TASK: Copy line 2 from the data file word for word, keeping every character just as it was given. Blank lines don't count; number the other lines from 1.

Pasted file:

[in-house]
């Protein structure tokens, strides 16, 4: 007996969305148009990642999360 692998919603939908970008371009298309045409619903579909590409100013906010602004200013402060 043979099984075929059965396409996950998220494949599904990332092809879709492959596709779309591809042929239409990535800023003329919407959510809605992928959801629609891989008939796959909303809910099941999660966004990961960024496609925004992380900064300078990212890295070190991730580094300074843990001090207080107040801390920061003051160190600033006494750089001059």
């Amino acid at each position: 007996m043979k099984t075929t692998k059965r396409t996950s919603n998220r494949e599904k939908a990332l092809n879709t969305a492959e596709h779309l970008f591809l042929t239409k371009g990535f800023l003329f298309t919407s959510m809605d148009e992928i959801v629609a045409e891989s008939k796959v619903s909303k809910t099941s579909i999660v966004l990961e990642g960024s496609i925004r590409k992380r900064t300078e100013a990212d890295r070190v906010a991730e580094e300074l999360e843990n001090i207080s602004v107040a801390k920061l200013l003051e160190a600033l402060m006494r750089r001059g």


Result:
């Protein structure tokens, strides 16, 4: 007996969305148009990642999360 692998919603939908970008371009298309045409619903579909590409100013906010602004200013402060 043979099984075929059965396409996950998220494949599904990332092809879709492959596709779309591809042929239409990535800023003329919407959510809605992928959801629609891989008939796959909303809910099941999660966004990961960024496609925004992380900064300078990212890295070190991730580094300074843990001090207080107040801390920061003051160190600033006494750089001059």